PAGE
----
- Mirror Lake State Park. Due to planning negligence on my part, backpacking adventures were cancelled this weekend. We went hiking as a sad substitute. We eschewed perennial favorite, and probably very crowded, Devil's Lake for its near neighbor Mirror Lake. Mirror Lake has some nice hiking/skiing/mountain biking trails, a tannin-filled lake, and apparently a lot of camping spaces. It lacked the physical challenge of lugging up Devil's Lake bluffs, as well as the views verging on grandeur, but it was a lovely, pleasant place to hike for an afternoon. Also, it's close by and I think we ran into maybe two people on the trails the whole time, rather than playing dodge-hiker like you do on weekends at Devil's Lake.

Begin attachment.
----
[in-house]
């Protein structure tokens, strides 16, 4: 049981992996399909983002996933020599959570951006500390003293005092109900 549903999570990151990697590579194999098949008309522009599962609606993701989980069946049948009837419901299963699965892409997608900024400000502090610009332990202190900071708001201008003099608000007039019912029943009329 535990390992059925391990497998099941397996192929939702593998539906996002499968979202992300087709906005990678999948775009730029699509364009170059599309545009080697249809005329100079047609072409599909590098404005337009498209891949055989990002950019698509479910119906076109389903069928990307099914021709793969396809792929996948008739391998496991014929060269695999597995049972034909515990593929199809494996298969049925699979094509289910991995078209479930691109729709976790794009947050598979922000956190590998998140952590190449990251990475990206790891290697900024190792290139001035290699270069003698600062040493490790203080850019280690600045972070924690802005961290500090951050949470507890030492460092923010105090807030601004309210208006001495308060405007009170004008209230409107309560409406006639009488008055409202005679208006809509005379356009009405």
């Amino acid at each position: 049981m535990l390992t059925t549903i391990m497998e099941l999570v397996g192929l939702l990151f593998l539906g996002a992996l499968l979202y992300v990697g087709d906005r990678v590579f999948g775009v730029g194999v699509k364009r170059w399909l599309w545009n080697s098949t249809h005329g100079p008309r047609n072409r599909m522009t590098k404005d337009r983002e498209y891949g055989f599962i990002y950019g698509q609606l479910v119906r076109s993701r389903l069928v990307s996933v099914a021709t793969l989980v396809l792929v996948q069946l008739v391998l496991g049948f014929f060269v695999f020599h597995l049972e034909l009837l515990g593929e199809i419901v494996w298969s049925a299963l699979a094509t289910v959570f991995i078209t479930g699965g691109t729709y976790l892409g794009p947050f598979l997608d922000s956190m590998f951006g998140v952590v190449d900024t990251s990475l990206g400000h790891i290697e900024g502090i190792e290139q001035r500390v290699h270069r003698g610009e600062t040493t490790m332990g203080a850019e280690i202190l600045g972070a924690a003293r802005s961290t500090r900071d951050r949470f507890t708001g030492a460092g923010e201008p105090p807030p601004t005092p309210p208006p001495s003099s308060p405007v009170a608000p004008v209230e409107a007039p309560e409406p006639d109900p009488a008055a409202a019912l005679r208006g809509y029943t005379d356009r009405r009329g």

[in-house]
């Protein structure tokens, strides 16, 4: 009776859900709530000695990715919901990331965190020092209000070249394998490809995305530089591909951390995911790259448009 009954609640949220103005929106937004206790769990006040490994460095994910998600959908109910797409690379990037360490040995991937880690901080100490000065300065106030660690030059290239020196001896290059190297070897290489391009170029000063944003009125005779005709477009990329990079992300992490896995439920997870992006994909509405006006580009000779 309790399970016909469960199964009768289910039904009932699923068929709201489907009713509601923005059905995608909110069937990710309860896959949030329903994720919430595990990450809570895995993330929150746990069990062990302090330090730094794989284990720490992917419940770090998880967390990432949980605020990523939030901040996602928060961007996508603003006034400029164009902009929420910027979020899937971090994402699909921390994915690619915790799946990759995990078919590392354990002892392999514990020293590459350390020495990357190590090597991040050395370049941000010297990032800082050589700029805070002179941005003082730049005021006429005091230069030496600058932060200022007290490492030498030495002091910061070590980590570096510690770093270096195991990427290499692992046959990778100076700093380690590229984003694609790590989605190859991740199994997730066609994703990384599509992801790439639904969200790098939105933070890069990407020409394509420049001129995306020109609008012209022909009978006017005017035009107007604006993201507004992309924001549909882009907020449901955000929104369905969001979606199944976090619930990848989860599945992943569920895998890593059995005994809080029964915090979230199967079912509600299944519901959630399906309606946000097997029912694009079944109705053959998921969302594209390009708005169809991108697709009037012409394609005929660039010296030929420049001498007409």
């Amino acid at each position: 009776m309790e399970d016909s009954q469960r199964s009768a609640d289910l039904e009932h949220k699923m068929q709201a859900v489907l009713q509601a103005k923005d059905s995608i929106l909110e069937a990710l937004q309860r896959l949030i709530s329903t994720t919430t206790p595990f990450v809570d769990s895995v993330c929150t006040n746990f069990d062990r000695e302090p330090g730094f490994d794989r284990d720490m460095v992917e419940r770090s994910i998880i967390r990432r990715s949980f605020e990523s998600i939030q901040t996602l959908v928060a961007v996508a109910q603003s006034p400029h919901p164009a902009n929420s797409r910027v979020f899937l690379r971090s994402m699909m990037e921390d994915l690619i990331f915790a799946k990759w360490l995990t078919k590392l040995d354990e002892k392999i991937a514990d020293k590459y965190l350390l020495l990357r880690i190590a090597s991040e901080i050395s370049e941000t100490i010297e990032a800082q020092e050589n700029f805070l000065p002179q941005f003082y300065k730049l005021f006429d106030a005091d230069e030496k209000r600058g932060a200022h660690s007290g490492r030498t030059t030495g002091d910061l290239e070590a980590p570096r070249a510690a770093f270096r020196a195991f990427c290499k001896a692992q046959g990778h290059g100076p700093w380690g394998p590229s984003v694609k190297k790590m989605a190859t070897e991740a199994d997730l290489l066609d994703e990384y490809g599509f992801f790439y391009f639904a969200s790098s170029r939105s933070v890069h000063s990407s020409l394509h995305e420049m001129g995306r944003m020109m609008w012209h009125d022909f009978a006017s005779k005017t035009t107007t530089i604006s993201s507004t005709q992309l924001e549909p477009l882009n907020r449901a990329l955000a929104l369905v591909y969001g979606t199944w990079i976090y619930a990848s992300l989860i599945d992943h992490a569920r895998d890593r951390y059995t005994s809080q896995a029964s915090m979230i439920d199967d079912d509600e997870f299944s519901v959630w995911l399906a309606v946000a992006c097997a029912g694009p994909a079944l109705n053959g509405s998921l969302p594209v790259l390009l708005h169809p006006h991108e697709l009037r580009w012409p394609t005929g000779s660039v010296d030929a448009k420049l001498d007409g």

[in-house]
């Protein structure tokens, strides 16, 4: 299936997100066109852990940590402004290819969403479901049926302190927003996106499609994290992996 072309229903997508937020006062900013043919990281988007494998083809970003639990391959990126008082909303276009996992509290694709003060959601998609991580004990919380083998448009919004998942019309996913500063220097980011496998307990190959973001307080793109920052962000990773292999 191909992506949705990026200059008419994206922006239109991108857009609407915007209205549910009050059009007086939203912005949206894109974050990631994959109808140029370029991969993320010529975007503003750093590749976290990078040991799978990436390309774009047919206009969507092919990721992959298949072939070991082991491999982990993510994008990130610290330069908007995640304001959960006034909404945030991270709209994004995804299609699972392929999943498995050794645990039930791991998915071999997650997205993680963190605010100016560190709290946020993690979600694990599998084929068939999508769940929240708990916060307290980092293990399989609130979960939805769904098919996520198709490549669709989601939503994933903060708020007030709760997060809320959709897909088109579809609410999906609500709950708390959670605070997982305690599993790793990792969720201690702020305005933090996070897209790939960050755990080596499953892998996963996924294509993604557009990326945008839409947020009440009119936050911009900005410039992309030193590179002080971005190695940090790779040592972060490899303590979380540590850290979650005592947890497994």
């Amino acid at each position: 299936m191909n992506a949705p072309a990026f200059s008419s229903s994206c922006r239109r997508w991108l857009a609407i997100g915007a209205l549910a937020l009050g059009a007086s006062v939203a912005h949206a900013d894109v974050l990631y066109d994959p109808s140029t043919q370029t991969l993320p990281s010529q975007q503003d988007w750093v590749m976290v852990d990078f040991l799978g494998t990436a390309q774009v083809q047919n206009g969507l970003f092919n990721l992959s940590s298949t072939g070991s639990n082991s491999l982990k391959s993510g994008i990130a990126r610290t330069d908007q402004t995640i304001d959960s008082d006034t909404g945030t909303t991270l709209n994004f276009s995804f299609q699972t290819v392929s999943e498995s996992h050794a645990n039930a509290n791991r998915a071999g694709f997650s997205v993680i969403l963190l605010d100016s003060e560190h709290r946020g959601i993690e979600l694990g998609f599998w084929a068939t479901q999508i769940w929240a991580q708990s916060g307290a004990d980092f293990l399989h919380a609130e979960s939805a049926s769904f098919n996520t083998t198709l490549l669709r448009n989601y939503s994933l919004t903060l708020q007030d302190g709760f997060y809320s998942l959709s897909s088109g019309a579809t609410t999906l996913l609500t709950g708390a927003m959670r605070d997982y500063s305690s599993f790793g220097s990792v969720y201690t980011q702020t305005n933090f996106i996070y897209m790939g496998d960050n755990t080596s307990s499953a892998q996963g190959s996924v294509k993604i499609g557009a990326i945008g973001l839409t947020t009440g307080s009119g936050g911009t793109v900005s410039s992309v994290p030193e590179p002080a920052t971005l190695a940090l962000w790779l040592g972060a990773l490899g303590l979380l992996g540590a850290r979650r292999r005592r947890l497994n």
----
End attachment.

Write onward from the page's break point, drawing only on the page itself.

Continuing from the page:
- Jada's Soul Food. I had a meeting off of South Park Street last night, and a couple of people mentioned this place. I'd heard glowing reviews before and felt not at all like cooking, so I stopped by on my way home to get takeout. The place is not fancy - a few fold-out tables and chairs covered with plastic tablecloths ala church dinner, a pool table with "No Profanity" and "No Gambling" signs displayed by the cue rack, and some, well, soulful music on the CD player. The man who took my order was incredibly polite. It took 15 minutes to cook the chicken, but OMG was it worth it. I'm a notorious chicken-avoider, but I wasn't quite up for catfish or chitlins yet. (If I'm going to eat meat, it's got to be on par with bacon or it ain't worth it.) Enter the best chicken I've ever had. Seriously. Still blazing hot when I got home, I devoured it. Fabulous batter, juicy, juicy, juicy on the inside. The mac-and-cheese side was also excellent, though it got to be a little rich at the end. This may have been due to my general excessive fullness. The greens were OK, but bland. Throw some bacon fat in there and you'd have yourself some mean greens. The next time I have a rich food/grease craving/bad day, I'm going here. And only eating half of my meal at a sitting so I don't spend the rest of the night in a digestive stupor. Yummm!